“I am not saying this in any sense of a threat but you are here in a British Secret Service prison at the present time and it’s our job in wartime to see that we get your whole story from you. Do you see?”
Lt. Col. STEPHENS TO A GERMAN SPY
Some of the Guests at Camp 020
Edward Arnold “Eddie” Chapman (16 November 1914 – 11 December 1997).
This English criminal was in prison in Jersey in the Channel Islands when the Germans invaded. He collaborated with the Nazis and trained as a spy. Parachuted into England with the task of blowing up the De Havilland aircraft factory in Hatfield Eddie immediately gave himself up to MI5 and with their help faked the sabotage of the factory. After becoming a double agent under the code name ‘Zig Zag’ he returned to Germany and was awarded the Iron Cross. He came back to Britain after D Day to report if V1 rockets were reaching their targets in central London. Although most of the missiles were undershooting Chapman told the Germans the opposite. After the war he married one of his many sweethearts and retired as the owner of a health farm and a castle in Ireland.
Josef Jakobs (30 June 1898 – 15 August 1941)
Jakobs parachuted into Britain on 31^st^ Jan 1941 and was immediately captured by the local Home Guard still wearing his flying suit and carrying £500 in British currency, forged identity papers, a radio transmitter, and a German sausage. Convicted as a spy Jakobs was executed by firing squad at the Tower of London – the last person to be executed there.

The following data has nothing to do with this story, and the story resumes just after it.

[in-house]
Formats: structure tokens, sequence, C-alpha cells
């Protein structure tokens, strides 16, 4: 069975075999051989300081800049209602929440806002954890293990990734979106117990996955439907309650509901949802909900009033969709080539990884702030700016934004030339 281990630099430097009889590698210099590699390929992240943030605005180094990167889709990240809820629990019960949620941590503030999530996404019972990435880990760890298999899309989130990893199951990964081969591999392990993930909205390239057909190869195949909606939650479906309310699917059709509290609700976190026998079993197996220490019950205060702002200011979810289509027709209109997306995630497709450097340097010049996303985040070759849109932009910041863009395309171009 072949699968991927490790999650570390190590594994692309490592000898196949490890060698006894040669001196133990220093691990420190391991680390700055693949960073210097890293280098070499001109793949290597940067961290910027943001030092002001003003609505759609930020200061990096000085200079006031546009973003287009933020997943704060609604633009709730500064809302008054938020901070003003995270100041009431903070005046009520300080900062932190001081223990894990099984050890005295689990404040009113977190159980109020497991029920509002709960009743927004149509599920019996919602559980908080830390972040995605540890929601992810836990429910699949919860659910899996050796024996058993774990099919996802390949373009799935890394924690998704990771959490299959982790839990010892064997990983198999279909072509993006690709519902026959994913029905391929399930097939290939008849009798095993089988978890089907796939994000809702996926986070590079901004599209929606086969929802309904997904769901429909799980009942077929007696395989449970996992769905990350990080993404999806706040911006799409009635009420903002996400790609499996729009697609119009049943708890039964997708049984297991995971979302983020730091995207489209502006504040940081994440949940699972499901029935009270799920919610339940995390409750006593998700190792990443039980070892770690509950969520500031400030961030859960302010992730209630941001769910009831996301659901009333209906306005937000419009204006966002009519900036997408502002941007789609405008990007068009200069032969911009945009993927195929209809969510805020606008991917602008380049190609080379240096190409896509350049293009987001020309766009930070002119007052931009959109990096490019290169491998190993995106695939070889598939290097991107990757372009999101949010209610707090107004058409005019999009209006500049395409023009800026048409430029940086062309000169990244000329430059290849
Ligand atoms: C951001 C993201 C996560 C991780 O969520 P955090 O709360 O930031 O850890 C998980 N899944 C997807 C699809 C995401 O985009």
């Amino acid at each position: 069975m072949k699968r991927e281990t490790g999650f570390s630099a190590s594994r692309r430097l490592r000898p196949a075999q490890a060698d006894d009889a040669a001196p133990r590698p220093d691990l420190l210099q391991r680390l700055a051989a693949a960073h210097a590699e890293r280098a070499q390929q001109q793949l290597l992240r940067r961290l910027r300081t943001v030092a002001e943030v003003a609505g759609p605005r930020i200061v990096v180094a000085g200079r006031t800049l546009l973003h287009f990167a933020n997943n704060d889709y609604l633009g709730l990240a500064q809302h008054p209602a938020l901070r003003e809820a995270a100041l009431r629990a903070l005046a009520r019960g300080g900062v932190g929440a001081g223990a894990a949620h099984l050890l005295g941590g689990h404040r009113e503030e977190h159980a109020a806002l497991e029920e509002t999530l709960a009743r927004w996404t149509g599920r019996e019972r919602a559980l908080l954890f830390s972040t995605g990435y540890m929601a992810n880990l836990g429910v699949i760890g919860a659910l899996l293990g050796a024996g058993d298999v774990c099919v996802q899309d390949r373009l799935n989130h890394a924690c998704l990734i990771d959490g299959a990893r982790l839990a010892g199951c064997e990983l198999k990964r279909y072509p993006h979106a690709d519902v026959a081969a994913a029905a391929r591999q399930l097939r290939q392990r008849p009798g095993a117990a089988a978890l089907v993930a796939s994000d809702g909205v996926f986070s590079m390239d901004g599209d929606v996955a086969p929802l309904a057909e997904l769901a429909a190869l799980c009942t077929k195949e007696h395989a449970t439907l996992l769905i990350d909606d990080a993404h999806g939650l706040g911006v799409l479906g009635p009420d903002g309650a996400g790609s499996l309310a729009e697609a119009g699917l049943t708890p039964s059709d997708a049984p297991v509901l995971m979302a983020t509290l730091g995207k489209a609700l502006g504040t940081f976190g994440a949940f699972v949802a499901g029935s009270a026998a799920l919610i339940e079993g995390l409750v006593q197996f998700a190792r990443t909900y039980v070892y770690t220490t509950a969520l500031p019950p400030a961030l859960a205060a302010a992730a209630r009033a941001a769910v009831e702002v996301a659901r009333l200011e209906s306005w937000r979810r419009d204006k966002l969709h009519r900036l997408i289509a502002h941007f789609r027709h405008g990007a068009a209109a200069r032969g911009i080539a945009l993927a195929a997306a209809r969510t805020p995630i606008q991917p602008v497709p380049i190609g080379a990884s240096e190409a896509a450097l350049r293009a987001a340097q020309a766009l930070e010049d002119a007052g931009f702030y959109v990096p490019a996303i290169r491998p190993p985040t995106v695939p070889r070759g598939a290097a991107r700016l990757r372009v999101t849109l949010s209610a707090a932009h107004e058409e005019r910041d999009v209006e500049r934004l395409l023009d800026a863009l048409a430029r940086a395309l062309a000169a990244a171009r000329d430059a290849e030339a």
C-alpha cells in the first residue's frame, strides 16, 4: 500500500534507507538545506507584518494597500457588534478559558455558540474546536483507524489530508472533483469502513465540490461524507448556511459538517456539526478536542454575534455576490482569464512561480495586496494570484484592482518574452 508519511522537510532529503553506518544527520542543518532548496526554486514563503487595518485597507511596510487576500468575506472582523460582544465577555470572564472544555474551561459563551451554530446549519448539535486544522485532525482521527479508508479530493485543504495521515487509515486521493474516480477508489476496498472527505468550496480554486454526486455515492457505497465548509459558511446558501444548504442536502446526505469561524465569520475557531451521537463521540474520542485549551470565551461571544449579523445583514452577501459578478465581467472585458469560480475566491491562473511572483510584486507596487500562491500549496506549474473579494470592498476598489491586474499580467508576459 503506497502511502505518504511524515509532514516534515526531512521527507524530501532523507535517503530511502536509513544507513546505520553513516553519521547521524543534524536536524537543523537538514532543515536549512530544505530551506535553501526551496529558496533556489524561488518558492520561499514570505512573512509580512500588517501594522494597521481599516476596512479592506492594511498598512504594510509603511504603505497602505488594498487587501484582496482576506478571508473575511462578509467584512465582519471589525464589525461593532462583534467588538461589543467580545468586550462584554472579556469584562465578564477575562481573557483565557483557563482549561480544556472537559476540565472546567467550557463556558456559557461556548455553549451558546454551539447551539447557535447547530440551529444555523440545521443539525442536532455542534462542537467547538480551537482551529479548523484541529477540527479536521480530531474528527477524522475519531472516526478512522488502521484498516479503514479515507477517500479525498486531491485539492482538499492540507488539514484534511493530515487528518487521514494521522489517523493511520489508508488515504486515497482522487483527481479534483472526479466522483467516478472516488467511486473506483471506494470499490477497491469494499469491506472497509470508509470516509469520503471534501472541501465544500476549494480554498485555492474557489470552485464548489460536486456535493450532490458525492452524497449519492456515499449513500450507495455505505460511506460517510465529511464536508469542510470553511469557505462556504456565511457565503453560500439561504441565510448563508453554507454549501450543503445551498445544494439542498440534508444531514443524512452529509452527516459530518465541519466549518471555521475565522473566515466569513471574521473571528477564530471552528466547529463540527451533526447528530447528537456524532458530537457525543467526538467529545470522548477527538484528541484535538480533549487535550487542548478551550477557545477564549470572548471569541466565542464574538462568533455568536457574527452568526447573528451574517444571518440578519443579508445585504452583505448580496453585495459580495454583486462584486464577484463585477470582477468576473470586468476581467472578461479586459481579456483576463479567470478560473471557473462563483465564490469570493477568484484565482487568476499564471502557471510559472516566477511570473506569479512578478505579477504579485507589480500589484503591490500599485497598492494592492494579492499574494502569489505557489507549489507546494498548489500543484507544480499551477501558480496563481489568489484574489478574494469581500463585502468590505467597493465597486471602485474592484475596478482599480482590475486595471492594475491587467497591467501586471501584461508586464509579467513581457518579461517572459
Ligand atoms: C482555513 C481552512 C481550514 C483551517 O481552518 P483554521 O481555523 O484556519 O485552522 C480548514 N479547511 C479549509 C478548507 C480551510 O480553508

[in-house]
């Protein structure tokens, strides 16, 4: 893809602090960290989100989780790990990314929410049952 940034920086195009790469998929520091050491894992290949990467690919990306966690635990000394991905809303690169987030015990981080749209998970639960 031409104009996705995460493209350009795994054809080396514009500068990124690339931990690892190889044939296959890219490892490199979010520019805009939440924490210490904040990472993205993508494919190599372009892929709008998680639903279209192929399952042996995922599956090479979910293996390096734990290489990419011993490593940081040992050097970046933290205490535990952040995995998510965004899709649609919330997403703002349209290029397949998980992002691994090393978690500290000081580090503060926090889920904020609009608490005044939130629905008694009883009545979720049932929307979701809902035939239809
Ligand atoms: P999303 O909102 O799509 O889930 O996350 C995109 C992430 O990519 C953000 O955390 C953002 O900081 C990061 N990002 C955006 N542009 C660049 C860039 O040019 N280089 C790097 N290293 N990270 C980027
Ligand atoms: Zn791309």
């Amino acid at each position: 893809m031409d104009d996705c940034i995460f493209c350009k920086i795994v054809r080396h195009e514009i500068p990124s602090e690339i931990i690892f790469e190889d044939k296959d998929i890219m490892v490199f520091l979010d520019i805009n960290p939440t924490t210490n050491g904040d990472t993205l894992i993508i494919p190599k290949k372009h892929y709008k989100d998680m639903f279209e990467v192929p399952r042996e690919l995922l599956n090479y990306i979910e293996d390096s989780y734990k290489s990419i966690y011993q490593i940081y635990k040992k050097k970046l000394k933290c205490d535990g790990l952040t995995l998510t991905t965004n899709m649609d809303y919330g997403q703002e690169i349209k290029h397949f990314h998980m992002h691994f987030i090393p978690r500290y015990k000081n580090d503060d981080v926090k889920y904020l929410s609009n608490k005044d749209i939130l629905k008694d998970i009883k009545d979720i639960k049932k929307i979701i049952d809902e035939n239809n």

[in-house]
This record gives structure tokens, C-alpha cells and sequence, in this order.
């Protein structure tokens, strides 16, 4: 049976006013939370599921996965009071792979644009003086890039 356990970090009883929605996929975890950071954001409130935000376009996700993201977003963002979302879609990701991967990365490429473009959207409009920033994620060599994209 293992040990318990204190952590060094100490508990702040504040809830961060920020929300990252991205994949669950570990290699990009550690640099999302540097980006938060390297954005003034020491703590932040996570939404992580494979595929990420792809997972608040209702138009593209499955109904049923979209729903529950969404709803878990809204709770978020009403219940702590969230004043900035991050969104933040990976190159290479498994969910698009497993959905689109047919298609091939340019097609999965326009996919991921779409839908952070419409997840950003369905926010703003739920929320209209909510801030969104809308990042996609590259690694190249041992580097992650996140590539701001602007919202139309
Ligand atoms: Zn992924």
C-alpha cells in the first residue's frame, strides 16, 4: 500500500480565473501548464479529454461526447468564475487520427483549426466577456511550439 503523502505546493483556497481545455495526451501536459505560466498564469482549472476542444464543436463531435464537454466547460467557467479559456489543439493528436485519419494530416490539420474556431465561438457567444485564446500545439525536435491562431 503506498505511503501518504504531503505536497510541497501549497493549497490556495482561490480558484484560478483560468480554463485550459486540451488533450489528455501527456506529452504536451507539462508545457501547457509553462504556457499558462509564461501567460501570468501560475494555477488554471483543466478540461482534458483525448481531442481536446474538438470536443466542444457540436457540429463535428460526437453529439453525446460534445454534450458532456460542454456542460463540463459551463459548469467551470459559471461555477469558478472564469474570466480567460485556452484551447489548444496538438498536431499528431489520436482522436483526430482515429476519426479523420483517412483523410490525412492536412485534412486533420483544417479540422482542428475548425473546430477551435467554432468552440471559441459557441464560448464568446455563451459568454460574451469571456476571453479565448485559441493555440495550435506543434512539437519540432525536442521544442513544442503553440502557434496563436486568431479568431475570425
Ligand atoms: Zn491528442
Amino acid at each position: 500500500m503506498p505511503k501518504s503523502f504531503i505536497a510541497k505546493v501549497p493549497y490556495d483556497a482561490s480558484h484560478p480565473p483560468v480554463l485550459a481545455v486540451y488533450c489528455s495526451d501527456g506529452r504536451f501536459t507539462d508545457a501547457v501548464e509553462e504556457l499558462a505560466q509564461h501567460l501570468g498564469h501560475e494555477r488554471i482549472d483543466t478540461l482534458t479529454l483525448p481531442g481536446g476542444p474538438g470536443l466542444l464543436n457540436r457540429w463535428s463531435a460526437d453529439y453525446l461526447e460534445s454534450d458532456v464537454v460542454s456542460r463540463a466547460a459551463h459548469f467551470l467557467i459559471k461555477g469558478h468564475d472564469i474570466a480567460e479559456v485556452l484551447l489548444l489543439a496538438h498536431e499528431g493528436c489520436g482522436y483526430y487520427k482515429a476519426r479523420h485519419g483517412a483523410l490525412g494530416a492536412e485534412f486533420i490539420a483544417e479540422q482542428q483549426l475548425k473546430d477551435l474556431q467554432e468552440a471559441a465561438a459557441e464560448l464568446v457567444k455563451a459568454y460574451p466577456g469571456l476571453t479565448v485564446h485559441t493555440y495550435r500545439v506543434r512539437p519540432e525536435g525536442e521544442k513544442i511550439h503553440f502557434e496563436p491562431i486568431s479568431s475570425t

Karel Richard Richter (29 January 1912 – 10 December 1941)
Richter was captured on 14 May 1941 after parachuting into the U.K. He was convicted of espionage at the Old Bailey and sentenced to death. Writing to a MI5 officer Richter said “You can rely upon it that… I too will know how to die, yet not as a Nazi spy on your gallows, but as a man.” At his execution at Wandsworth he struggled so violently that instead of the expected 17 seconds to complete the sentence hangman Pierrepoint took 17 minutes to hang him.
Wulf Dietrich Christian Schmidt, a.k.a Harry Williamson (7 December 1911 – 19 October 1992)
A Danish citizen who entered the UK as German spy but was turned at Camp 020 to become a double agent under the code name ‘Tate’. ‘Tate’ worked on the double cross deception preceding the D-Day invasion. Nigel West, a writer on espionage singled him out as "one of the seven spies who changed the world.’
Also: – Rudolf Hess (Hitler’s former deputy) and William Joyce a.k.a ‘Lord Haw Haw’
“A breaker is born and not made… Pressure is attained by personality, tone and rapidity of questions, a driving attack in the nature of a blast which will scare a man out of his wits.”
LIEUTENANT COLONEL ROBIN STEPHENS
Designated as a ‘Building of Townscape Merit’ by English Heritage Latchmere House is currently being redeveloped by Berkeley Homes into 73 new homes, including 13 affordable homes.
— from Martyn Day